What is a charismatic?

You have probably heard of the furor generated by the Strange Fire Conference sponsored by John MacArthur, concerning which subject he has written a book which expresses his concern (Strange Fire). I was not at the conference nor do I have the book, but yesterday I listened to a couple of interviews by Michael Brown. In the first hour, he interviewed Phil Johnson, the executive director of Grace to You. From that interview, I got a clear picture of the severity with which MacArthur’s conference and book have criticized the charismatic movement as dangerously heretical. It was certainly a disurbing interview, as Michael Brown called for a much more nuanced assessment of the charismatic movement globally, so that it does not all get painted with the same brush as TV preachers of the prosperity gospel, but there was no backing down by Johnson.

My particular interest in this post, however, was the next section of the program, where Brown interviewed Sam Storms and Adrian Warnock about the same subject, and he received a very different response to the “Strange Fire” critique from them than he had gotten from Johnson. They shared Brown’s gratitude for what God is doing in and through many areas of the world where charismatics are ministering. I was puzzled, however, when Brown introduced Storms and Warnock as “Calvinist charismatics.”

I would have called them “Calvinist continuationists,” rather than “charismatics,” but I’m wondering if my own definition of “charismatic” is accurate these days. I see a spectrum of four positions: Pentecostal – charismatic – continuationist – cessationist. Pentecostals identify baptism by Christ with the Spirit as a  distinct (and usually subsequent) experience of the baptism by the Spirit into Christ. Tongues is the sign that one has received that “second blessing” of baptism with the Spirit, it is a repetition of the original Pentecost event in that person’s life.

Charismatics generally differ in that they view tongues speaking as one of the good gifts which the Spirit still gives to members of the church, but not as a sign of baptism with the Spirit. They are characterized by a similar emphasis on the spectacular gifts of the Spirit, tongues, interpretation, prophecy and miracles, but they do not teach the “doctrine of subsequence” which classic Pentecostalism does.

By this definition, Storms and Warnock are not charismatic. They represent what I would call “continuationism.” They believe that all the spiritual gifts Paul lists in 1 Corinthians continue to be given by the Spirit for the building up of the church today. This puts them out of step with many of their fellow Calvinists, who are cessationists (as MacArthur is) and who believe that those spectacular gifts ceased with the death of the apostles, since they had been given to attest to the apostolic ministry in the founding of the new covenant people of God, the church.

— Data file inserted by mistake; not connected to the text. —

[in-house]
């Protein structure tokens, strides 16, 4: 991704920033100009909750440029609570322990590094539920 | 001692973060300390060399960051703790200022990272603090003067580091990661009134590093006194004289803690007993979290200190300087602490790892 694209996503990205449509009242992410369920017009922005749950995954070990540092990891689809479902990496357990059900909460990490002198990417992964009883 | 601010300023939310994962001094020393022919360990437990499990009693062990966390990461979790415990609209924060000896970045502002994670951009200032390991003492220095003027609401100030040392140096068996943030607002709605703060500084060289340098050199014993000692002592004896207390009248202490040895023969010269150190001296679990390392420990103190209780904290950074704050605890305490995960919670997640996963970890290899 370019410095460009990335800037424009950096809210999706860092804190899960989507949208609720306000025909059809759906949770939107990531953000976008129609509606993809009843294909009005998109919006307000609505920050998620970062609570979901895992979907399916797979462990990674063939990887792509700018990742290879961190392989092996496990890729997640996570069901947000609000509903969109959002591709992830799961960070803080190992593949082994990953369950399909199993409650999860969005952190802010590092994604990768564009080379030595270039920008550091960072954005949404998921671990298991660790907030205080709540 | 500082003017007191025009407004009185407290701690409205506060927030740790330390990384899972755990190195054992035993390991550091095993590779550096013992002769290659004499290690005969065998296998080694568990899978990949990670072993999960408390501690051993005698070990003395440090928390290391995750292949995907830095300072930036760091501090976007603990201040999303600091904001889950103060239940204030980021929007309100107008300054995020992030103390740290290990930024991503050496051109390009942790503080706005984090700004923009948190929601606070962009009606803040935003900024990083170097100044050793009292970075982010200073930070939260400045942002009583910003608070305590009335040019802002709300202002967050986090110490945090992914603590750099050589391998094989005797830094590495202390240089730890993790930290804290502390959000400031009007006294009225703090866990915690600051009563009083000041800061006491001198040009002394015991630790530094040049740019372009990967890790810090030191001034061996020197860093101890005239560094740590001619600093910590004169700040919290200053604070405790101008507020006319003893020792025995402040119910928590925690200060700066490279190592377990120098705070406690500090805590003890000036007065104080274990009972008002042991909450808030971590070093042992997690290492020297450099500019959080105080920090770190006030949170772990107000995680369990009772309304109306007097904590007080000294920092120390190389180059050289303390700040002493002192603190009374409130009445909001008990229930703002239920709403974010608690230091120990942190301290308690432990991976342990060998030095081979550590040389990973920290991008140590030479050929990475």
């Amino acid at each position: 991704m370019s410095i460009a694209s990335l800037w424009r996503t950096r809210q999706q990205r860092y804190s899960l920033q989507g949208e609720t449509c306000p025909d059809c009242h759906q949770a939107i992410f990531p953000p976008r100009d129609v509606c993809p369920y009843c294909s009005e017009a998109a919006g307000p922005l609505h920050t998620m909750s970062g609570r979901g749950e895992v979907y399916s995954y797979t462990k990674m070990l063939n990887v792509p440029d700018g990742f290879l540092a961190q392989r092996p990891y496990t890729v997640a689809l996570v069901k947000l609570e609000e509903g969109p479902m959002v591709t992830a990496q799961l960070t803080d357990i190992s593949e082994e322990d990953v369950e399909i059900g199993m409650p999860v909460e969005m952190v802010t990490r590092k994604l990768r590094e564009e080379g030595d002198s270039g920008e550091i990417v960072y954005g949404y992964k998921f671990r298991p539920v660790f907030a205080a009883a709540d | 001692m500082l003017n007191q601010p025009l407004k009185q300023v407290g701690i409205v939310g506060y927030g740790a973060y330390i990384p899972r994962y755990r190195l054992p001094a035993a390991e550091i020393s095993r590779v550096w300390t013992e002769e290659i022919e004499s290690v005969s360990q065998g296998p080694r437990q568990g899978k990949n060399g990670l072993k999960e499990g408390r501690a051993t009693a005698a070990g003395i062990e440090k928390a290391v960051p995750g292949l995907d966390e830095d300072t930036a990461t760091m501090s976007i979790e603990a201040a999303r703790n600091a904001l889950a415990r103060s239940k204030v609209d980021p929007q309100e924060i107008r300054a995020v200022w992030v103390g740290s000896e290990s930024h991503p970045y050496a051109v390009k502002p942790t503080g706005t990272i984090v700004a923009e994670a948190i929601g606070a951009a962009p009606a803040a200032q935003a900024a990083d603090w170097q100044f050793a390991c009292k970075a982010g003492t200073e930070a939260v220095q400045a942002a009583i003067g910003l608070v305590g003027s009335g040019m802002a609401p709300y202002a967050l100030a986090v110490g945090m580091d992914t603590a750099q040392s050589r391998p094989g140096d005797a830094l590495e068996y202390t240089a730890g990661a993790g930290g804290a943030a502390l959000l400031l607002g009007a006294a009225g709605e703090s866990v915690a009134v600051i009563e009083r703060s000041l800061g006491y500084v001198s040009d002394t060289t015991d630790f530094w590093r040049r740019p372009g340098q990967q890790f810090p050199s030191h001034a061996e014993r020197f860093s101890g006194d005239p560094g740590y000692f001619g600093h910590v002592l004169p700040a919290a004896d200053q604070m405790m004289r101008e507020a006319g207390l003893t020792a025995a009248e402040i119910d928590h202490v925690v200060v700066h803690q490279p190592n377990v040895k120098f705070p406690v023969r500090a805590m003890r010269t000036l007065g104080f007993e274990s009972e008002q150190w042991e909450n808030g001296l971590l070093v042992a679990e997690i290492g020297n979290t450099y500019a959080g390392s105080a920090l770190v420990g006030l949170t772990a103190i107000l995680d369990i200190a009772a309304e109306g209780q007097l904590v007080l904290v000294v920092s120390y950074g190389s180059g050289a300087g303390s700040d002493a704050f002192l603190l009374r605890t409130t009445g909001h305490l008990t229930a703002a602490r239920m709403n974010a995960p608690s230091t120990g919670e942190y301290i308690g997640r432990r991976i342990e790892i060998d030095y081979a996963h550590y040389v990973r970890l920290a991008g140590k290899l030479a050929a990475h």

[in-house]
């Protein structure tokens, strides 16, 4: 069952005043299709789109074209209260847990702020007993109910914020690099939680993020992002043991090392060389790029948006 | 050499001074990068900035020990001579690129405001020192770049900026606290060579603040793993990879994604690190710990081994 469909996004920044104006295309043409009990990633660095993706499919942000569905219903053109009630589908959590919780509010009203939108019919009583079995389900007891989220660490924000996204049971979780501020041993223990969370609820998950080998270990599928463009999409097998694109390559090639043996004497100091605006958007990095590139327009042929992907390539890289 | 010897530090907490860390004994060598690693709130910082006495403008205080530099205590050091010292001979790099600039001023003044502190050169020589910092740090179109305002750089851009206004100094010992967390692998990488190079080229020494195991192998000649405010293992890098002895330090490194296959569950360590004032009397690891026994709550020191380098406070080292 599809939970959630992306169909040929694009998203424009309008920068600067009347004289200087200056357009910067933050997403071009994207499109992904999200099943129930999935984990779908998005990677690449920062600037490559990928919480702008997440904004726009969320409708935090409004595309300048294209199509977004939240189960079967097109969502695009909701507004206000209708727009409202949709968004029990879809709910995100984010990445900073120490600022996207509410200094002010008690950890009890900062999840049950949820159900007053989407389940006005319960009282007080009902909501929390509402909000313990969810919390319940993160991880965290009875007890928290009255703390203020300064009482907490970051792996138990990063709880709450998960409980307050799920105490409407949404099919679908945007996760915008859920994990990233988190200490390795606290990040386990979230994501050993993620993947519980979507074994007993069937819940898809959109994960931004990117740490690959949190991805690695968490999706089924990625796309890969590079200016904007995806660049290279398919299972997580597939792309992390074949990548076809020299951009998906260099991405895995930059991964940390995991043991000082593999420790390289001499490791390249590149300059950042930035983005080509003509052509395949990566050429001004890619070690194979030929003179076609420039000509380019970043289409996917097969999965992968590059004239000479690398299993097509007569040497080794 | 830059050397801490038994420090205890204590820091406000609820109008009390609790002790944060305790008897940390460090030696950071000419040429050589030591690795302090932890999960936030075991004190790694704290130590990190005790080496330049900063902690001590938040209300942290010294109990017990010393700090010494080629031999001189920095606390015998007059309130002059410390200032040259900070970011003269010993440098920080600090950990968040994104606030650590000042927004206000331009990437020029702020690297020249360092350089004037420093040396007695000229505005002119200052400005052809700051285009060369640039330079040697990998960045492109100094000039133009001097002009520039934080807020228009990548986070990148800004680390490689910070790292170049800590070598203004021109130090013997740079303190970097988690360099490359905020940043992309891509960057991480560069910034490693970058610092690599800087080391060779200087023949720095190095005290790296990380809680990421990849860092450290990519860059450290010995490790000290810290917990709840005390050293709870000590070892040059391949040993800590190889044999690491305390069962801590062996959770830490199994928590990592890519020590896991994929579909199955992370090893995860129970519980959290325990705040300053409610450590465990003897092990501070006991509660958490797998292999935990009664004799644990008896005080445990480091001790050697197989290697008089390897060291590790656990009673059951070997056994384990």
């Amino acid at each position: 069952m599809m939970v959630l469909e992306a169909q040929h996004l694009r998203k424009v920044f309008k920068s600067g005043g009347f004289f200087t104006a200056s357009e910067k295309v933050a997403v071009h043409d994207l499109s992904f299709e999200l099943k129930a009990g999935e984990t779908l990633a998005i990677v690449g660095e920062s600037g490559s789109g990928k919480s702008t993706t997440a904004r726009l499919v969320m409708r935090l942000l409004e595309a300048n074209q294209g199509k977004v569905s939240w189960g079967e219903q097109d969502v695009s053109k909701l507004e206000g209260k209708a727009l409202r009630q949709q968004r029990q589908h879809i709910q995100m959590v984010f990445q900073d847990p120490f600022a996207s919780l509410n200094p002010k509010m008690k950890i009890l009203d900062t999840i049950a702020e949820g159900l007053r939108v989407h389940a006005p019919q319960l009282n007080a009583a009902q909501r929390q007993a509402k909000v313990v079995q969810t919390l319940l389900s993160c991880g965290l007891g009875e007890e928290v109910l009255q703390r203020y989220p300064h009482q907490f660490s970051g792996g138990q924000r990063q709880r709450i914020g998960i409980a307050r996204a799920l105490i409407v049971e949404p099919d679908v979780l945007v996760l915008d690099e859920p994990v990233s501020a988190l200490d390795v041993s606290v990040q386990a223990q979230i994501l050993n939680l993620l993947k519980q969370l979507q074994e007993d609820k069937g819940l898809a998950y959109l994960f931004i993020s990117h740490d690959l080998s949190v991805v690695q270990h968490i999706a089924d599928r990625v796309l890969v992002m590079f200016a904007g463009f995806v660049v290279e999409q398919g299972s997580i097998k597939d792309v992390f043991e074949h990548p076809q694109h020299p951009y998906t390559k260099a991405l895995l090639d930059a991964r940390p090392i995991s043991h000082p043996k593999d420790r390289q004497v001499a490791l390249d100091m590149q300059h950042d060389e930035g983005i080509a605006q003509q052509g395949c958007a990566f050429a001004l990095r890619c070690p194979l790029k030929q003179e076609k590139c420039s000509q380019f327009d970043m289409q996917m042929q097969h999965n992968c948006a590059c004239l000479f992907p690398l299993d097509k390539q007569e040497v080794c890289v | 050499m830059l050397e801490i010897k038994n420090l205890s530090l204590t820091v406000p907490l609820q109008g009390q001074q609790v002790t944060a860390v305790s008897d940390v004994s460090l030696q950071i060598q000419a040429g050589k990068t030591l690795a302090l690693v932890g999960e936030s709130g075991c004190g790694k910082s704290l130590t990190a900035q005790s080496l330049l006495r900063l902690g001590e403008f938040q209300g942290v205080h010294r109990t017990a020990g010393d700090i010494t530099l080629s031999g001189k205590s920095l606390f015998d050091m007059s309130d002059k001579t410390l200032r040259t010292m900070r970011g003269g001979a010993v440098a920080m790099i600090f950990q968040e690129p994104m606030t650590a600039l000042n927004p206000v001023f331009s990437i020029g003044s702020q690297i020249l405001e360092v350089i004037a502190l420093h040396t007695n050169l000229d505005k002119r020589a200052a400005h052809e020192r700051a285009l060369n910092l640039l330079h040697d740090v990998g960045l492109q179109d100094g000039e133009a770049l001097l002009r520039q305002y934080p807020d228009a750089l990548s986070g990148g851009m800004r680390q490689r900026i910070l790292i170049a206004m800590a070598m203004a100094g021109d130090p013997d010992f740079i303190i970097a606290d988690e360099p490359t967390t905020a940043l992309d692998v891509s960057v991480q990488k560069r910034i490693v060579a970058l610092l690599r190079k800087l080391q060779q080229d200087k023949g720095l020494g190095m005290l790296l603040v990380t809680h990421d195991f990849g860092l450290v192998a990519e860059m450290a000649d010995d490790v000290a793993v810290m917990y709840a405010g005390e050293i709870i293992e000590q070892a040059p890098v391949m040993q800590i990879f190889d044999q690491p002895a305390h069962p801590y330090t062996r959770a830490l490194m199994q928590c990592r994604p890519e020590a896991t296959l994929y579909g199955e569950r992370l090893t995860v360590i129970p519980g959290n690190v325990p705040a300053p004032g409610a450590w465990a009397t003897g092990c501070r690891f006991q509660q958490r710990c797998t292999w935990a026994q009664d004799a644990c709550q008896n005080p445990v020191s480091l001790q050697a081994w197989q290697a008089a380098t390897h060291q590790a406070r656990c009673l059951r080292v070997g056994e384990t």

At one point in the interview, Storms spoke of his “charismatic ministry,” and I got no sense that either of them were uncomfortable with Brown’s having publicly identified them as “Calvinist charismatics,” but this does not mean that they would use that terminology to describe themselves. Then again, maybe they would.

Right now, I’m not inclined to revise my own use of the term, but I have begun to think that it may be helpful to distinguish between “practicing continuationists” and “non-practicing” continuationists. In the book Wayne Gurdem edited, Are Miraculous Gifts for Today?: Four Views, Douglas Oss presented both the Pentecostal and the charismatic positions, because of the editor’s concern that if these had been represented separately, the book would have been overweighted in a positive direction (13). In that collection, Storms presented the “Third Wave” perspective, and Robert Saucy put forward a continuationist perspective which was dubbed “open but cautious.”

As I reflect on the difference in perspective between Storms and Saucy, it now strikes me that, whereas both affirm the continuation of the Spirit’s giving of all these gifts, Saucy has not experienced them personally, and he is a bit nervous about them, whereas Storms is enthusiastic about them, not just from his exegesis but from his experience. I think one of the peculiar things about churches which have not taken a cessationist position, and in which the leadership and the membership are exegetically continuationist, is that the gifts are never practiced publicly. That is where the “cautiousness” is manifest. As J. I. Packer observed, in some of these contexts, the same sorts of things were going on in terms of people having “a word from the Lord,” but these were not described as instances of what Paul regulated in the worship services in Corinth. Furthermore, if any one had actually stood up and spoken in tongues, there would have been great confusion, despite a formal recognition that the Spirit might prompt someone to do so.

So, all these things being considered, I’m now inclined to make a distinction between “practicing continuationists” and “non-practicing continuationists.” (Alternatively, we might distinguish between enthusiastic and cautious continuationists.) This would allow for the significant difference between the practicing continuationists and charismatics, in the emphasis they place on the spectacular gifts and in the relative weight they give to the inspired inscripturated Word and the immediate, non-universally-normative, revelation by the Holy Spirit.

I’m interested to hear what others have to say about this matter of terminology, and how readers respond to my proposal.


By Terrance Tiessen

I am Professor Emeritus of Systematic Theology and Ethics at Providence Theological Seminary, Canada.

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